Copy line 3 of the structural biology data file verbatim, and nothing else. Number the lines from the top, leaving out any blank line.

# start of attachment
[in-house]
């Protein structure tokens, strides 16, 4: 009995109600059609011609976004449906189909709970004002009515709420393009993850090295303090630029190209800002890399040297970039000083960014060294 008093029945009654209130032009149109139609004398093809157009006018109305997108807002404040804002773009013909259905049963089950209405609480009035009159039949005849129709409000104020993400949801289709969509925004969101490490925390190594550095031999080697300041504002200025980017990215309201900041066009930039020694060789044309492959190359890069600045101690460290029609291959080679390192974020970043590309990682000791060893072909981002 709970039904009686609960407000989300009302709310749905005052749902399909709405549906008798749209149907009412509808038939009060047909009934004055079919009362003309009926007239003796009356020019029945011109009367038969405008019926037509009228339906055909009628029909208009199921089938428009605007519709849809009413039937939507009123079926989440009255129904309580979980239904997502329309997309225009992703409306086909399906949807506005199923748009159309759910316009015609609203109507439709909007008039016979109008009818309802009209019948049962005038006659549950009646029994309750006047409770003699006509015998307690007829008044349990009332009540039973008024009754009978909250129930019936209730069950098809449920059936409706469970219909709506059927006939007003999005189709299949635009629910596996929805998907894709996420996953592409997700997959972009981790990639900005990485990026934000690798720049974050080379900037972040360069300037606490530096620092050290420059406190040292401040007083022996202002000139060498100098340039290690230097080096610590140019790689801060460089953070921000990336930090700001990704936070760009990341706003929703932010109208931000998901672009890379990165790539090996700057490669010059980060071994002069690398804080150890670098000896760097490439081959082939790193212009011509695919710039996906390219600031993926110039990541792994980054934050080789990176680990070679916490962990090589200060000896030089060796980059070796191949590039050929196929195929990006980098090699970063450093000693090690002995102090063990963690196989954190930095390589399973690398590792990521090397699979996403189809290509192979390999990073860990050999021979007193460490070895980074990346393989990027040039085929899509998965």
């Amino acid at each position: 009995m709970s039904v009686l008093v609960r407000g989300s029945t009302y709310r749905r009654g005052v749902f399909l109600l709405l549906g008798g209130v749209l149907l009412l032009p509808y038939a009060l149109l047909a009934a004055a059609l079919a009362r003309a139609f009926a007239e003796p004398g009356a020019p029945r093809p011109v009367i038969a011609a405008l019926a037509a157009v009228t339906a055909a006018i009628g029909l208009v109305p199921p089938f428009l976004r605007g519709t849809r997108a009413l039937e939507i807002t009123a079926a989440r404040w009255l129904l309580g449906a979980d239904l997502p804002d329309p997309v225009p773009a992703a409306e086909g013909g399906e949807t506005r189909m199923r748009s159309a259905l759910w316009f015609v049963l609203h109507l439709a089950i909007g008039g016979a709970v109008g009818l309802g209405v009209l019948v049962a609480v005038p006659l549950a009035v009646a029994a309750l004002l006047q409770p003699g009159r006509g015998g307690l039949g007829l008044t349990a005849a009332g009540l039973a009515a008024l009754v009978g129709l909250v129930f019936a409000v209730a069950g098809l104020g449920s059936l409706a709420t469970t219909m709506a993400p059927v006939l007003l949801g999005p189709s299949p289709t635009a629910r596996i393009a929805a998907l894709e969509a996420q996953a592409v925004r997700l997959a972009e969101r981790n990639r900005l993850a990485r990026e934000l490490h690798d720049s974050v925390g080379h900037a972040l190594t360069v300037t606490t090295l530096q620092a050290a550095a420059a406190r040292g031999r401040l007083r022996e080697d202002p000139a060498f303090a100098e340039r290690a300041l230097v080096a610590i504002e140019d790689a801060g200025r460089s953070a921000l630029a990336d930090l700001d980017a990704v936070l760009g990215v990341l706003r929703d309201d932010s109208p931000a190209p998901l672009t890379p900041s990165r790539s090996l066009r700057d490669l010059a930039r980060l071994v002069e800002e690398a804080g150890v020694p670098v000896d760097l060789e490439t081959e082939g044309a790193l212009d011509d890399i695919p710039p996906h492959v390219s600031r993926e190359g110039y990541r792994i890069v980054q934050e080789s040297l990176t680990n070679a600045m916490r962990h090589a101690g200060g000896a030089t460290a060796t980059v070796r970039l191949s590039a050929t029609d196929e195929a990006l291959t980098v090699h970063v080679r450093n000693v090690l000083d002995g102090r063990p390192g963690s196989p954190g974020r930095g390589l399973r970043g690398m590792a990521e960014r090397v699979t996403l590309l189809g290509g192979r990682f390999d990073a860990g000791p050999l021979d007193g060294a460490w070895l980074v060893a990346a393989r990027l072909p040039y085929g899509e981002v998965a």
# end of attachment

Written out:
């Amino acid at each position: 009995m709970s039904v009686l008093v609960r407000g989300s029945t009302y709310r749905r009654g005052v749902f399909l109600l709405l549906g008798g209130v749209l149907l009412l032009p509808y038939a009060l149109l047909a009934a004055a059609l079919a009362r003309a139609f009926a007239e003796p004398g009356a020019p029945r093809p011109v009367i038969a011609a405008l019926a037509a157009v009228t339906a055909a006018i009628g029909l208009v109305p199921p089938f428009l976004r605007g519709t849809r997108a009413l039937e939507i807002t009123a079926a989440r404040w009255l129904l309580g449906a979980d239904l997502p804002d329309p997309v225009p773009a992703a409306e086909g013909g399906e949807t506005r189909m199923r748009s159309a259905l759910w316009f015609v049963l609203h109507l439709a089950i909007g008039g016979a709970v109008g009818l309802g209405v009209l019948v049962a609480v005038p006659l549950a009035v009646a029994a309750l004002l006047q409770p003699g009159r006509g015998g307690l039949g007829l008044t349990a005849a009332g009540l039973a009515a008024l009754v009978g129709l909250v129930f019936a409000v209730a069950g098809l104020g449920s059936l409706a709420t469970t219909m709506a993400p059927v006939l007003l949801g999005p189709s299949p289709t635009a629910r596996i393009a929805a998907l894709e969509a996420q996953a592409v925004r997700l997959a972009e969101r981790n990639r900005l993850a990485r990026e934000l490490h690798d720049s974050v925390g080379h900037a972040l190594t360069v300037t606490t090295l530096q620092a050290a550095a420059a406190r040292g031999r401040l007083r022996e080697d202002p000139a060498f303090a100098e340039r290690a300041l230097v080096a610590i504002e140019d790689a801060g200025r460089s953070a921000l630029a990336d930090l700001d980017a990704v936070l760009g990215v990341l706003r929703d309201d932010s109208p931000a190209p998901l672009t890379p900041s990165r790539s090996l066009r700057d490669l010059a930039r980060l071994v002069e800002e690398a804080g150890v020694p670098v000896d760097l060789e490439t081959e082939g044309a790193l212009d011509d890399i695919p710039p996906h492959v390219s600031r993926e190359g110039y990541r792994i890069v980054q934050e080789s040297l990176t680990n070679a600045m916490r962990h090589a101690g200060g000896a030089t460290a060796t980059v070796r970039l191949s590039a050929t029609d196929e195929a990006l291959t980098v090699h970063v080679r450093n000693v090690l000083d002995g102090r063990p390192g963690s196989p954190g974020r930095g390589l399973r970043g690398m590792a990521e960014r090397v699979t996403l590309l189809g290509g192979r990682f390999d990073a860990g000791p050999l021979d007193g060294a460490w070895l980074v060893a990346a393989r990027l072909p040039y085929g899509e981002v998965a």